Hatfield Motor Vehicle Company

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Hatfield Auto Truck Company
Hatfield Auto Truck Company.jpg
ManufacturerHatfield Motor Vehicle Company
Engineair-cooled two-cylinder four-stroke engine
Transmissionfriction transmission
Wheelbase(38 in {96.5 cm} front, 40 in {102 cm} back)
SuccessorHatfield Auto Truck Company

Hatfield Motor Vehicle Company was a pioneer brass era American automobile company, built in Miamisburg, Ohio, in 1907 and 1908.[1]


The company was incorporated in 1906 by Charles B. Hatfield, Sr. in Cortland, New York. Variously calling the car the "Buggyabout" and "Unique", it was a high wheeler with an air-cooled two-cylinder four-stroke engine, friction transmission, and chain drive. It offered solid rubber tires on large wheels (38 in {96.5 cm} front, 40 in {102 cm} back).


By early 1907, the company had moved to Miamisburg, Ohio, to begin production.[1] For 1907, the four-place Model B had a 12 hp (8 kW) twin on a 74 in (1880 mm) wheelbase at $600, the Model C a 14 hp four[2] and a 101 in (2565 mm) wheelbase at $750, while in 1908, the B grew to a 78 in (1981 mm) wheelbase at $650, seating just two.[1] In comparison, the Yale tourer sold for $1000, $700 for the Ford Model S $700, the high-volume Oldsmobile Runabout $650,[3] Western's Gale Model A was US$500,[4] a Brush Runabout $485,[5] the Black from $375,[6] and the Success was $250.[3] Hatfield bodies and chassis were provided by Kauffman Buggy Company, located across town.

Advance Motor Vehicle Company[edit]

As receivership loomed in spring 1908, Hatfield merged with Kauffman to form Advance Motor Vehicle Company in June, 1908.[7] In 1911, Advance became the Kauffman Motor Car Company.

Hatfield Automobile Company[edit]

As early as November 10, 1909, the Hatfield Automobile Company was organized with a capital of $30,000. [8] By January 15, 1910, the Hatfield Automobile Company had named officers: David H. McConnell as president, Arthur S. Hoyt as vice president, and Charles B. Hatfield as secretary.[9]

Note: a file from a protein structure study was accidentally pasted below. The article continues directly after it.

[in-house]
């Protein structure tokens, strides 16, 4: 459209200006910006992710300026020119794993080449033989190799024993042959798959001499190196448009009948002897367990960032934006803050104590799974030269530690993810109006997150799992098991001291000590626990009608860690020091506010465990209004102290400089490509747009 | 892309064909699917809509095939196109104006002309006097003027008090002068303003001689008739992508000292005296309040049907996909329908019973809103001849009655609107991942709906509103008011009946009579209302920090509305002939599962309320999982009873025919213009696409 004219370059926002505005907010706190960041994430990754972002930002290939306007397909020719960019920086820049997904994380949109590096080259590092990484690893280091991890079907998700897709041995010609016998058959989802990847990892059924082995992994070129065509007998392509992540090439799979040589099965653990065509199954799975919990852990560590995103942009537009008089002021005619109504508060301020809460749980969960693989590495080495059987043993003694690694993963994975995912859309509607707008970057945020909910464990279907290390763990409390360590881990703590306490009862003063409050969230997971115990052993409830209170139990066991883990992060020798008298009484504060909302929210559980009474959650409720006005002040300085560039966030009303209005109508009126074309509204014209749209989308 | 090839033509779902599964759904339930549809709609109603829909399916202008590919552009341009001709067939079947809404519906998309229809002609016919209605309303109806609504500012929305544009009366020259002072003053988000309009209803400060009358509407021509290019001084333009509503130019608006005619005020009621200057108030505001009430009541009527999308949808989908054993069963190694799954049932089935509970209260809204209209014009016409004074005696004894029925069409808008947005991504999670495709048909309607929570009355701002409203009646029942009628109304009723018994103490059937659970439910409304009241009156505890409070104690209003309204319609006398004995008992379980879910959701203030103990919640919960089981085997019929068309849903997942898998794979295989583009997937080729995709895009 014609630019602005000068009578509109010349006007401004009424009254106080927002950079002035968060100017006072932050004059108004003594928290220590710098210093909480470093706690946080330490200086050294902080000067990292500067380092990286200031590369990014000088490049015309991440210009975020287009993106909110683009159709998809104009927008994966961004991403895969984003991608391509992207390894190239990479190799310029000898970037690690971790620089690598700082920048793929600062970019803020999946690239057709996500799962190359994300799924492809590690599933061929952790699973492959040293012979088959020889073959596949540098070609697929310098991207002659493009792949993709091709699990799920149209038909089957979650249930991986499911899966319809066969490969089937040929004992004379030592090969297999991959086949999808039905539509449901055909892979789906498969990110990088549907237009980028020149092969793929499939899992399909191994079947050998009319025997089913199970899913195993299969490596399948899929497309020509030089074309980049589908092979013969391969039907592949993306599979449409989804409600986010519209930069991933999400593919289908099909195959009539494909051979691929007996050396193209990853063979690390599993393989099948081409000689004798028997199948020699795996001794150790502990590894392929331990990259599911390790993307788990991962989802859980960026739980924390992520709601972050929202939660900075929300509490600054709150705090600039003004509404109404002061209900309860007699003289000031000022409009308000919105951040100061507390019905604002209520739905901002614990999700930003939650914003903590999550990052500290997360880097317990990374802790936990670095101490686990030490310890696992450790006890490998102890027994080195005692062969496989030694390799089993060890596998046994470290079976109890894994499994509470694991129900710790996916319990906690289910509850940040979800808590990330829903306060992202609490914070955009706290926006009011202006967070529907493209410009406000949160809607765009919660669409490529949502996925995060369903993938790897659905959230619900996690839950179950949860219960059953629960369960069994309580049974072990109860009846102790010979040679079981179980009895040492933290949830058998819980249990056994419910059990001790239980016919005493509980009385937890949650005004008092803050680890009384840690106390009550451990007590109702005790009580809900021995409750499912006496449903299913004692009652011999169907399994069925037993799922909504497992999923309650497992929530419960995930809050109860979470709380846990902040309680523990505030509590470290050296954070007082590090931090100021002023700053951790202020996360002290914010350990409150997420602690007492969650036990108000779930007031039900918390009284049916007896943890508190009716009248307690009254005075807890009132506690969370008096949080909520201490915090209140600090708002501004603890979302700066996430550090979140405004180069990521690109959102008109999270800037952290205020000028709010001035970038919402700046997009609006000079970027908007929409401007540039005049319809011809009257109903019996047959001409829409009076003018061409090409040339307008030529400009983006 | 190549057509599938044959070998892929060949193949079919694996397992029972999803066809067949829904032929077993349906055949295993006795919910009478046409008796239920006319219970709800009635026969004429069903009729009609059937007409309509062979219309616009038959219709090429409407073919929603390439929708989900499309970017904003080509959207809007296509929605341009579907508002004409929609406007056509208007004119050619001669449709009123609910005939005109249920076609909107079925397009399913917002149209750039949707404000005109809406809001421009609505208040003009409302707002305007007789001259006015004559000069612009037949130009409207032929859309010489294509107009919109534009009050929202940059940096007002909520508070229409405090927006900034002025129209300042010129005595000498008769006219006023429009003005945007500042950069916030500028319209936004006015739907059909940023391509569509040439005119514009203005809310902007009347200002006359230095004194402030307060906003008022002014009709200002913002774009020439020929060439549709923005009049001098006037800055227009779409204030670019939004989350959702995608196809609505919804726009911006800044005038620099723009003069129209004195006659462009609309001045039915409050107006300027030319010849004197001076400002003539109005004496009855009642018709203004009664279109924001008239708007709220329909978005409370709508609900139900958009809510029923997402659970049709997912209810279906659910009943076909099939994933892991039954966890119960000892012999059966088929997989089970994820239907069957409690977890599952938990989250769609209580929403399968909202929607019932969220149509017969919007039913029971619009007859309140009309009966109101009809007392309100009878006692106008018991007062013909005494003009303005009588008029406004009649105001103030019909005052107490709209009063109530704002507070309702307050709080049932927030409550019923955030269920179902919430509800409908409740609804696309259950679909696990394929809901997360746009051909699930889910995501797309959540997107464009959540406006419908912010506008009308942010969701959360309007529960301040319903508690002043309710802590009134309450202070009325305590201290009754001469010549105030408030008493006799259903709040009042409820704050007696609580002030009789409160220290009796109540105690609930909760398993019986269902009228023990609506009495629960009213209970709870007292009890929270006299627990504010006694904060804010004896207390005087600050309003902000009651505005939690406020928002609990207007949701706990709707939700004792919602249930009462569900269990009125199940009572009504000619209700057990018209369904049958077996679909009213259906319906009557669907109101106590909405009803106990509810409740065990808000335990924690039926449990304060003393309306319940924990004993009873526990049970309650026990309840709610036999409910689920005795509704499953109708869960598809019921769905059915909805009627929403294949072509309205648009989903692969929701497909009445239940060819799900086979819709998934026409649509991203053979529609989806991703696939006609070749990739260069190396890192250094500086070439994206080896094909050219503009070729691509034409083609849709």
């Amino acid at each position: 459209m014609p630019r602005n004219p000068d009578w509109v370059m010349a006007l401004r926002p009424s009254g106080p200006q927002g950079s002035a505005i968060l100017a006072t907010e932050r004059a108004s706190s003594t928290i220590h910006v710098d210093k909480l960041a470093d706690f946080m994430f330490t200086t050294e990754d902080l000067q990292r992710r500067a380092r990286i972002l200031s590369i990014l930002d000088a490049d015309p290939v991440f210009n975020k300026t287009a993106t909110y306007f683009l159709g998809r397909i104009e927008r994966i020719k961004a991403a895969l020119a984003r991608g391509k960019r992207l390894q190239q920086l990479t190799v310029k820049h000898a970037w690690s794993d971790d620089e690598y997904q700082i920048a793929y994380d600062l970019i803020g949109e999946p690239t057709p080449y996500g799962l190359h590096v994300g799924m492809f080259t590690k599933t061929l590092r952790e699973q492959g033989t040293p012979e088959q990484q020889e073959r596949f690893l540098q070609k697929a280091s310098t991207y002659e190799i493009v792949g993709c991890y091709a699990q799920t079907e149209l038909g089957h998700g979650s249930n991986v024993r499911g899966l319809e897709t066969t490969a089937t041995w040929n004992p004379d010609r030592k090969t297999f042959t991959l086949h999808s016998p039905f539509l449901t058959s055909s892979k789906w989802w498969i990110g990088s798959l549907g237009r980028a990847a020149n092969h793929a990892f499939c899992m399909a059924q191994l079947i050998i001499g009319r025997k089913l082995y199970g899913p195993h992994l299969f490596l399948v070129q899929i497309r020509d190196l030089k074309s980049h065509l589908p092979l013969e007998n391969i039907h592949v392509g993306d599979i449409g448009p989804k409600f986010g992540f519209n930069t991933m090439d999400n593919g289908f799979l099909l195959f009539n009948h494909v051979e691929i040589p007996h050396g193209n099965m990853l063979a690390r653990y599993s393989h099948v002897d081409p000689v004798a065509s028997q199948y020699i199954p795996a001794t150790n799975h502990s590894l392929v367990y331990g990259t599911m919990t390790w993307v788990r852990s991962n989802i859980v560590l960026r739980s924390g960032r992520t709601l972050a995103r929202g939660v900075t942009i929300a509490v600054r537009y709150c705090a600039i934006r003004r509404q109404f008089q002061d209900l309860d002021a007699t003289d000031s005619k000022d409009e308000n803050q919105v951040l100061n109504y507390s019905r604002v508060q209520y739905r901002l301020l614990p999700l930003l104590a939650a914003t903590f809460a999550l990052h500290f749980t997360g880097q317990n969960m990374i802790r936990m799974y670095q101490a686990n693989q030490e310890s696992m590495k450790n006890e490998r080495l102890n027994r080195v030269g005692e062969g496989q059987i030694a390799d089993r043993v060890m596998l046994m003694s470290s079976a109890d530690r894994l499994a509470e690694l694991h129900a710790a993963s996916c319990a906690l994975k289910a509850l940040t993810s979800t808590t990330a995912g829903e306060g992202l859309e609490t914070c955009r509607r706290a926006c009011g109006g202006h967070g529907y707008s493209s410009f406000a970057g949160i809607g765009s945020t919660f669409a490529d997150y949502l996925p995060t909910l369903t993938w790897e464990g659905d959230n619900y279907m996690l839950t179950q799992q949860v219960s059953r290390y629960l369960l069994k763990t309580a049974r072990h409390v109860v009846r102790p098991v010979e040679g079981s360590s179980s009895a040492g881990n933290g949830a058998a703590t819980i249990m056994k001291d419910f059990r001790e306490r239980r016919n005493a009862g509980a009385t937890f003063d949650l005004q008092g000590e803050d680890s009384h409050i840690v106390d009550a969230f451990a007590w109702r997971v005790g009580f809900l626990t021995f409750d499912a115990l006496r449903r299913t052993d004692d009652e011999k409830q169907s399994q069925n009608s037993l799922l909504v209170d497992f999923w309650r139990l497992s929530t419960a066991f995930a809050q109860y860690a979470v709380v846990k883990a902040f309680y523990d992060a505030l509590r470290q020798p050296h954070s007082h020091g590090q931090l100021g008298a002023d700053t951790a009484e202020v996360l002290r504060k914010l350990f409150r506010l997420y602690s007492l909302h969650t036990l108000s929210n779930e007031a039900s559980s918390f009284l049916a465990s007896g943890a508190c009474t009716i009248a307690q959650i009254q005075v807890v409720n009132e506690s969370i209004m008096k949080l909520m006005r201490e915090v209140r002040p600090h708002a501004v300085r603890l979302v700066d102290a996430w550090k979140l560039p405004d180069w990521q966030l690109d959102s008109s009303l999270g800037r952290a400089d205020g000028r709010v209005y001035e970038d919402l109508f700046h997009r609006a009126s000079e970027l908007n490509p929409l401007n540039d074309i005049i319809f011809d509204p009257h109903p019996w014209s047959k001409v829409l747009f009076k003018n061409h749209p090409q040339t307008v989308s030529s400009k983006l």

By March 04, 1911, Charles Hatfield, Jr. came on as secretary. He would be in charge of the offices on Broadway Street, Elmira, New York.[10]

Hatfield Auto Truck Company[edit]

In 1912, the Hatfields moved to Elmira to manufacture trucks in conjunction with David H. McConnell, G. C. Brown, Alexander D. Henderson, and G. W. Blanchard. The company was listed as: "Hatfield Auto Truck Company of Elmira, N.Y.; capital $1,500,000; incorporators D. H. McConnell, A. D. Henderson, and Arthur S. Hoyt".[11][12]

On November 17, 1913, W. A. Rexford acquired a large interest in the Hatfield Auto Truck Company. On June 9, 1914, it was announced that the Hatfield Auto Truck Company would closed out. Rexford and his partners did not expect to continue the business permanently, when it was purchased from the Hatfield interests.[13] Charles Hatfield, Jr., would later design the O-We-Go cyclecar.[1]


  • Clymer, Floyd (1950). Treasury of Early American Automobiles, 1877–1925. Bonanza Books.
  • Kimes, Beverly Rae (1989). The Standard Catalog of American Cars, 1805–1942. Krause Publications. ISBN 0-87341-111-0.

See also[edit]


  1. ^ a b c d Kimes (1989), p. 652.
  2. ^ Kimes (1989), p. 761.
  3. ^ a b Clymer (1950), p. 32.
  4. ^ Clymer (1950), p. 51.
  5. ^ Clymer (1950), p. 104.
  6. ^ Clymer (1950), p. 61.
  7. ^ Kimes (1989), pp. 652, 761.
  8. ^ "Planning To Build Auto Delivery Cars, The Hatfield Company Being Organized Here". The Marion Star. Marion, Ohio. 1909-11-10. Retrieved 2020-05-05.
  9. ^ "New Industry for Cornwall". Poughkeepsie Eagle-News. Poughkeepsie, New York. 1910-01-15. Retrieved 2020-05-05.
  10. ^ "To Manufacture Aautomobiles Here". Star-Gazette. Elmira, New York. 1911-03-04. Retrieved 2020-05-05.
  11. ^ "Operations & Maintenance magazine, Vol. 7". Chilton Class Journal Company. 1912: 78. Hatfield Auto Truck Company of Elmira, N.Y. Henderson. Cite journal requires |journal= (help)
  12. ^ "Hatfield Company Increases Stock to Million and Half". Star-Gazette. Elmira, New York. 1912-02-09. Retrieved 2020-05-05.
  13. ^ "Hatfield Auto Campany Winding Up Its Affairs". Star-Gazette. Elmira, New York. 1914-06-09. Retrieved 2020-05-05.